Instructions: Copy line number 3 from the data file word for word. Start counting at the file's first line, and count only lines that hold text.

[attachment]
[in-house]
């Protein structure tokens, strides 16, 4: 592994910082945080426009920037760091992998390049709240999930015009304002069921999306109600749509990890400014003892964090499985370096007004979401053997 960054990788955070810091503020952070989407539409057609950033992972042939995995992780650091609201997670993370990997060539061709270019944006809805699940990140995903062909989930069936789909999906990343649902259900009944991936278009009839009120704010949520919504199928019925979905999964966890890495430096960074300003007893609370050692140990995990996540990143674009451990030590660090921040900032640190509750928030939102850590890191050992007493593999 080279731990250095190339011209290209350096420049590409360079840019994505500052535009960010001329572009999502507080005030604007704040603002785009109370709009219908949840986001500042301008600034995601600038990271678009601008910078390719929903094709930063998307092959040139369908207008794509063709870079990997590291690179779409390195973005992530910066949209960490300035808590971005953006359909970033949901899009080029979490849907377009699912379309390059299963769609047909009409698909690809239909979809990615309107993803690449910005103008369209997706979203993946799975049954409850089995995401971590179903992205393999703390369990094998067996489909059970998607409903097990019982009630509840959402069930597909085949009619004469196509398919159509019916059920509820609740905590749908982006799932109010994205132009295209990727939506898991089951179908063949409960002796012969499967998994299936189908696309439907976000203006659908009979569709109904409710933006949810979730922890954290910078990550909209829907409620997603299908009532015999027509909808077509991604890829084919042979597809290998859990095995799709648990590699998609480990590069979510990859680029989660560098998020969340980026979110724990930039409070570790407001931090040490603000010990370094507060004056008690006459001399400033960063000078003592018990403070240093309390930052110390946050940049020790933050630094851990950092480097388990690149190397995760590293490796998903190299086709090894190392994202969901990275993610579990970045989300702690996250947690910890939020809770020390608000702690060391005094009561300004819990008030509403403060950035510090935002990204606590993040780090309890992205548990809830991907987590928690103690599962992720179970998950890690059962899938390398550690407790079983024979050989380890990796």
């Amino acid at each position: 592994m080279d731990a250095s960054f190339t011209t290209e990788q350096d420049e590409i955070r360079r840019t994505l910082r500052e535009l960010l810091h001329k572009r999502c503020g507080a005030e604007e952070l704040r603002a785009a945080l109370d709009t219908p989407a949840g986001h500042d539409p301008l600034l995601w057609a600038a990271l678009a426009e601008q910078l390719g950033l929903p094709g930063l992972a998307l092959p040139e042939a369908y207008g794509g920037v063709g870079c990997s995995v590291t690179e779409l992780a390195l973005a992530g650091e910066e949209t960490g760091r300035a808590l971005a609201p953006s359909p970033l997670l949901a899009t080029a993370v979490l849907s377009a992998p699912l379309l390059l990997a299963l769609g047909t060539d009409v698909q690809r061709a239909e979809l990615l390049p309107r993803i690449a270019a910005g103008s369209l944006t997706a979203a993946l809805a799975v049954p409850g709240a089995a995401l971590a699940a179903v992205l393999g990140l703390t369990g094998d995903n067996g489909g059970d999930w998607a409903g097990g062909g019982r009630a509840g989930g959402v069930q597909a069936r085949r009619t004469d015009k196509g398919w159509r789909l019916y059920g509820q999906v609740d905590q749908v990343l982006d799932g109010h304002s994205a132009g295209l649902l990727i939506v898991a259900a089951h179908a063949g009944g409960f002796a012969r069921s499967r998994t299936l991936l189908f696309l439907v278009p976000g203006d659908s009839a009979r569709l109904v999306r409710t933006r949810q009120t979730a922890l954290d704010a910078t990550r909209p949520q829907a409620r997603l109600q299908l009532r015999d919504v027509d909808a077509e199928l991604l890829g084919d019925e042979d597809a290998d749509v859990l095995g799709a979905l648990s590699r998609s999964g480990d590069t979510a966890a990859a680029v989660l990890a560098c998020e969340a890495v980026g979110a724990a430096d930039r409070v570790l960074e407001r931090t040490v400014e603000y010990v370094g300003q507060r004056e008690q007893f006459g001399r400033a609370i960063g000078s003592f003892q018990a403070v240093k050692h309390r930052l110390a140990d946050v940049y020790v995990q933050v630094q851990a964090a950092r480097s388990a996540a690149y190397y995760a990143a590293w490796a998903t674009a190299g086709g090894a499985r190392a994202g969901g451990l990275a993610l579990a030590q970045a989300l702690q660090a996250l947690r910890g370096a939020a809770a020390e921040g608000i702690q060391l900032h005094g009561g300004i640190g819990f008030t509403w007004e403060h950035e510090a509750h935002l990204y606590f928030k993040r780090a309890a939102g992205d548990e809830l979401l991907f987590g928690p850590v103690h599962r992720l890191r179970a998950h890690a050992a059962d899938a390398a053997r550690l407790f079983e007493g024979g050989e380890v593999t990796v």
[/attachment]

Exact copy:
């Amino acid at each position: 592994m080279d731990a250095s960054f190339t011209t290209e990788q350096d420049e590409i955070r360079r840019t994505l910082r500052e535009l960010l810091h001329k572009r999502c503020g507080a005030e604007e952070l704040r603002a785009a945080l109370d709009t219908p989407a949840g986001h500042d539409p301008l600034l995601w057609a600038a990271l678009a426009e601008q910078l390719g950033l929903p094709g930063l992972a998307l092959p040139e042939a369908y207008g794509g920037v063709g870079c990997s995995v590291t690179e779409l992780a390195l973005a992530g650091e910066e949209t960490g760091r300035a808590l971005a609201p953006s359909p970033l997670l949901a899009t080029a993370v979490l849907s377009a992998p699912l379309l390059l990997a299963l769609g047909t060539d009409v698909q690809r061709a239909e979809l990615l390049p309107r993803i690449a270019a910005g103008s369209l944006t997706a979203a993946l809805a799975v049954p409850g709240a089995a995401l971590a699940a179903v992205l393999g990140l703390t369990g094998d995903n067996g489909g059970d999930w998607a409903g097990g062909g019982r009630a509840g989930g959402v069930q597909a069936r085949r009619t004469d015009k196509g398919w159509r789909l019916y059920g509820q999906v609740d905590q749908v990343l982006d799932g109010h304002s994205a132009g295209l649902l990727i939506v898991a259900a089951h179908a063949g009944g409960f002796a012969r069921s499967r998994t299936l991936l189908f696309l439907v278009p976000g203006d659908s009839a009979r569709l109904v999306r409710t933006r949810q009120t979730a922890l954290d704010a910078t990550r909209p949520q829907a409620r997603l109600q299908l009532r015999d919504v027509d909808a077509e199928l991604l890829g084919d019925e042979d597809a290998d749509v859990l095995g799709a979905l648990s590699r998609s999964g480990d590069t979510a966890a990859a680029v989660l990890a560098c998020e969340a890495v980026g979110a724990a430096d930039r409070v570790l960074e407001r931090t040490v400014e603000y010990v370094g300003q507060r004056e008690q007893f006459g001399r400033a609370i960063g000078s003592f003892q018990a403070v240093k050692h309390r930052l110390a140990d946050v940049y020790v995990q933050v630094q851990a964090a950092r480097s388990a996540a690149y190397y995760a990143a590293w490796a998903t674009a190299g086709g090894a499985r190392a994202g969901g451990l990275a993610l579990a030590q970045a989300l702690q660090a996250l947690r910890g370096a939020a809770a020390e921040g608000i702690q060391l900032h005094g009561g300004i640190g819990f008030t509403w007004e403060h950035e510090a509750h935002l990204y606590f928030k993040r780090a309890a939102g992205d548990e809830l979401l991907f987590g928690p850590v103690h599962r992720l890191r179970a998950h890690a050992a059962d899938a390398a053997r550690l407790f079983e007493g024979g050989e380890v593999t990796v």